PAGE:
ChatGPT-Powered Data Exploration: Unlock Hidden Insights in Your Dataset
A guide to using ChatGPT for exploratory data analysis. Use ChatGPT to explore a dataset, generate visualizations, and gain insights.
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Analyzing a dataset to understand it better and gain insights is an important step in any data science project. And ChatGPT can help simplify and speed up such analysis.
Here we’ll perform exploratory data analysis on a sample dataset using ChatGPT. We’ll understand distributions of features, how a feature of interest varies with other features, and much more.
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Loading the Dataset and Getting Basic Info
The seaborn library has some ready-to-use datasets that we can analyze. We’ll use the tips dataset.
Prompt: Tell me more about the `tips` dataset built into the seaborn library.
Knowing what the dataset is about is a good starting point. Let's start by doing the following:
- Load the dataset into a pandas dataframe, and
- Get basic info and summary statistics of the columns to understand more about the dataset.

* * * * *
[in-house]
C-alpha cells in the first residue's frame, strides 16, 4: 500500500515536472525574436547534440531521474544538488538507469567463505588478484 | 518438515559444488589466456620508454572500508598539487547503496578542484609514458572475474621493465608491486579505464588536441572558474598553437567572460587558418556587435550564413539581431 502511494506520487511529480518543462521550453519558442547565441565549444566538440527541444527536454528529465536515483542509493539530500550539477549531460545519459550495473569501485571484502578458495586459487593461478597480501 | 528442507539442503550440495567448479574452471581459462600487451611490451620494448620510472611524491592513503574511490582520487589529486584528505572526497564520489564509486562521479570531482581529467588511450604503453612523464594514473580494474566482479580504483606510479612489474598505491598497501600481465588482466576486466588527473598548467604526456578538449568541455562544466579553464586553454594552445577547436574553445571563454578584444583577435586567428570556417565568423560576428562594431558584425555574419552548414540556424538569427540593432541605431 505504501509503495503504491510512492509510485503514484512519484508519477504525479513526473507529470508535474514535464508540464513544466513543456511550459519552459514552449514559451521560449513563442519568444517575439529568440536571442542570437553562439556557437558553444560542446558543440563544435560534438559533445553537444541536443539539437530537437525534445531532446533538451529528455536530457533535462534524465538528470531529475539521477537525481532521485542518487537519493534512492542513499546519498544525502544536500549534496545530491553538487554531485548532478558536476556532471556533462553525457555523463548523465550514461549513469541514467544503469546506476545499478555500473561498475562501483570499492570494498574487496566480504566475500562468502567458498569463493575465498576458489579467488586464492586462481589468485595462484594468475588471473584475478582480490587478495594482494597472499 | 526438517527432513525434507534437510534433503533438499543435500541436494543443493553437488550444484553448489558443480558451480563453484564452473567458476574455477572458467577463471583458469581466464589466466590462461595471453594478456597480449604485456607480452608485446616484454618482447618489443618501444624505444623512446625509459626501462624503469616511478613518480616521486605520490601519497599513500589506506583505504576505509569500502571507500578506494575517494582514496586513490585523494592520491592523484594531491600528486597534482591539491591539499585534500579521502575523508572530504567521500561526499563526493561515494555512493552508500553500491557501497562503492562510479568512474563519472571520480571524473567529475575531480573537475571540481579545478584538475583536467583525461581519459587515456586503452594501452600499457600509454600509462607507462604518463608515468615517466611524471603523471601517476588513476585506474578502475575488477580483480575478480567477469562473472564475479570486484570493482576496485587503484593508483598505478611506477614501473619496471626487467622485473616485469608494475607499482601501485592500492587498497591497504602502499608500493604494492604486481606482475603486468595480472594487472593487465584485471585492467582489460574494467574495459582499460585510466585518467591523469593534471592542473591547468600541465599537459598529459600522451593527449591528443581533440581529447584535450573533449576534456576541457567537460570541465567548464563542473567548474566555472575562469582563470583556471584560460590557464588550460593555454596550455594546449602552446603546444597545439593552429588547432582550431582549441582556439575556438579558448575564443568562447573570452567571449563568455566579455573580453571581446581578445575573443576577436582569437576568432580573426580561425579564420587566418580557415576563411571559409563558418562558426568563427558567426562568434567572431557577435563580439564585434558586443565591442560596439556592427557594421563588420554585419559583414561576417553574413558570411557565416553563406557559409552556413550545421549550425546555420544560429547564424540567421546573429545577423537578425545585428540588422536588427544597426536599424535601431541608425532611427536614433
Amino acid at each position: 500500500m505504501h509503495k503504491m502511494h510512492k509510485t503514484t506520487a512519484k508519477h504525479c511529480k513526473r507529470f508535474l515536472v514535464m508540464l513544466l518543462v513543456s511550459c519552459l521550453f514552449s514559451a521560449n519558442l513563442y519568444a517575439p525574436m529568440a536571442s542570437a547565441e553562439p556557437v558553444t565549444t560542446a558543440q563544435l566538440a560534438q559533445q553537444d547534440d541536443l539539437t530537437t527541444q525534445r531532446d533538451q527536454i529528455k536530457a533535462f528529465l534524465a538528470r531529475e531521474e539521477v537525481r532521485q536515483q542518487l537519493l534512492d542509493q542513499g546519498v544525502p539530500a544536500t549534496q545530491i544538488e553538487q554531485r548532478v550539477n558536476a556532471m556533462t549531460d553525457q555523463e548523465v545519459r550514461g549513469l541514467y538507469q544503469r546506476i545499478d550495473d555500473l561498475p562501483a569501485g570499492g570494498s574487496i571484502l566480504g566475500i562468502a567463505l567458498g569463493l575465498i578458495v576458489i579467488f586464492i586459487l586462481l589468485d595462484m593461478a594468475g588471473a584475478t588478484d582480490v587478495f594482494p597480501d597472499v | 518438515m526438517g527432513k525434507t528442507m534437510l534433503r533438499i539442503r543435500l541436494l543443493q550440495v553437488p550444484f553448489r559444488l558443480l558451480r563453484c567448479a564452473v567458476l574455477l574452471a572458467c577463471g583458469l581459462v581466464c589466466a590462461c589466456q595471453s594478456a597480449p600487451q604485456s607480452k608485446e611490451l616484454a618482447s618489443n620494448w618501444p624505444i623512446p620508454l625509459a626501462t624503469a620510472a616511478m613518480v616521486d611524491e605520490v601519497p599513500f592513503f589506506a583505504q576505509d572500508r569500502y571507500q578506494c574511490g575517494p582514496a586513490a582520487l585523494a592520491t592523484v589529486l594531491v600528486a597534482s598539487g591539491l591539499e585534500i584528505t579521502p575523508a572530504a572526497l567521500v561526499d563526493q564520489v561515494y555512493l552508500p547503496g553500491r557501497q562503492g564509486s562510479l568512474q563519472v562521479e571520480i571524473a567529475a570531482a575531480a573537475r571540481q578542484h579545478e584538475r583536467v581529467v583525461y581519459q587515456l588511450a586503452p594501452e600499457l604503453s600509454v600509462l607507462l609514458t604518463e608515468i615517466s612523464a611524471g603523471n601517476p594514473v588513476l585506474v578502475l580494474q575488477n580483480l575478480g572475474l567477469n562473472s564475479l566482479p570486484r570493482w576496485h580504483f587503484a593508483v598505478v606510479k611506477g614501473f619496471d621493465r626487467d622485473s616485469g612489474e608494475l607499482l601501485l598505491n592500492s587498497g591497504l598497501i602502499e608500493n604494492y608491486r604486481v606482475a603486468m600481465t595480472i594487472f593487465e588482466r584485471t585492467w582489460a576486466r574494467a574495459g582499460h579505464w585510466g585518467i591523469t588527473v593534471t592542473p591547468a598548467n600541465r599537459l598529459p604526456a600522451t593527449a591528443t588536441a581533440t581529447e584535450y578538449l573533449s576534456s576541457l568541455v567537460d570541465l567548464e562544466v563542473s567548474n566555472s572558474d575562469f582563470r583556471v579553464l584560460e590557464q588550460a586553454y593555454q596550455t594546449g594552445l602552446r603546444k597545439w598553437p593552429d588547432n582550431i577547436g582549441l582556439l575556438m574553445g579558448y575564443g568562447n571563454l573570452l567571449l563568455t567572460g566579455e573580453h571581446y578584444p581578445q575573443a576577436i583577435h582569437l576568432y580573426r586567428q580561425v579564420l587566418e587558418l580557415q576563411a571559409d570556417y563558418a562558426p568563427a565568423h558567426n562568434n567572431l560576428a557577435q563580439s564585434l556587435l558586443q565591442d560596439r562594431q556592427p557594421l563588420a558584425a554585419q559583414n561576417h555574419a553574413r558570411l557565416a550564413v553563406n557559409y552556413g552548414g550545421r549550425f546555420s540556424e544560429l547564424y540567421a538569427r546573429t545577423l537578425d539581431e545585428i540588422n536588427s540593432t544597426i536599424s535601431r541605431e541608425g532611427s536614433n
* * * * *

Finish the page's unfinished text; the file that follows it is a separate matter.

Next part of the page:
Prompt: Let’s use the `tips` dataset. Write the code to read the dataset into a pandas dataframe and get the basic info and summary statistics of the available fields.
import seaborn as sns import pandas as pd # Load the 'tips' dataset from Seaborn tips_data = sns.load_dataset('tips') # Create a Pandas DataFrame from the loaded dataset tips_df = pd.DataFrame(tips_data) # Display the first few rows of the DataFrame print("First few rows of the 'tips' dataset:") print(tips_df.head()) # Get basic information about the fields print("\nInformation about the 'tips' dataset:") print(tips_df.info()) # Get summary statistics of the numeric fields print("\nSummary statistics of the numeric fields:") print(tips_df.describe())
We see that we have quite an informative summary of the dataset:
First few rows of the 'tips' dataset: total_bill tip sex smoker day time size 0 16.99 1.01 Female No Sun Dinner 2 1 10.34 1.66 Male No Sun Dinner 3 2 21.01 3.50 Male No Sun Dinner 3 3 23.68 3.31 Male No Sun Dinner 2 4 24.59 3.61 Female No Sun Dinner 4 Information about the 'tips' dataset:
RangeIndex: 244 entries, 0 to 243 Data columns (total 7 columns): # Column Non-Null Count Dtype --- ------ -------------- ----- 0 total_bill 244 non-null float64 1 tip 244 non-null float64 2 sex 244 non-null category 3 smoker 244 non-null category 4 day 244 non-null category 5 time 244 non-null category 6 size 244 non-null int64 dtypes: category(4), float64(2), int64(1) memory usage: 7.4 KB None Summary statistics of the numeric fields: total_bill tip size count 244.000000 244.000000 244.000000 mean 19.785943 2.998279 2.569672 std 8.902412 1.383638 0.951100 min 3.070000 1.000000 1.000000 25% 13.347500 2.000000 2.000000 50% 17.795000 2.900000 2.000000 75% 24.127500 3.562500 3.000000 max 50.810000 10.000000 6.000000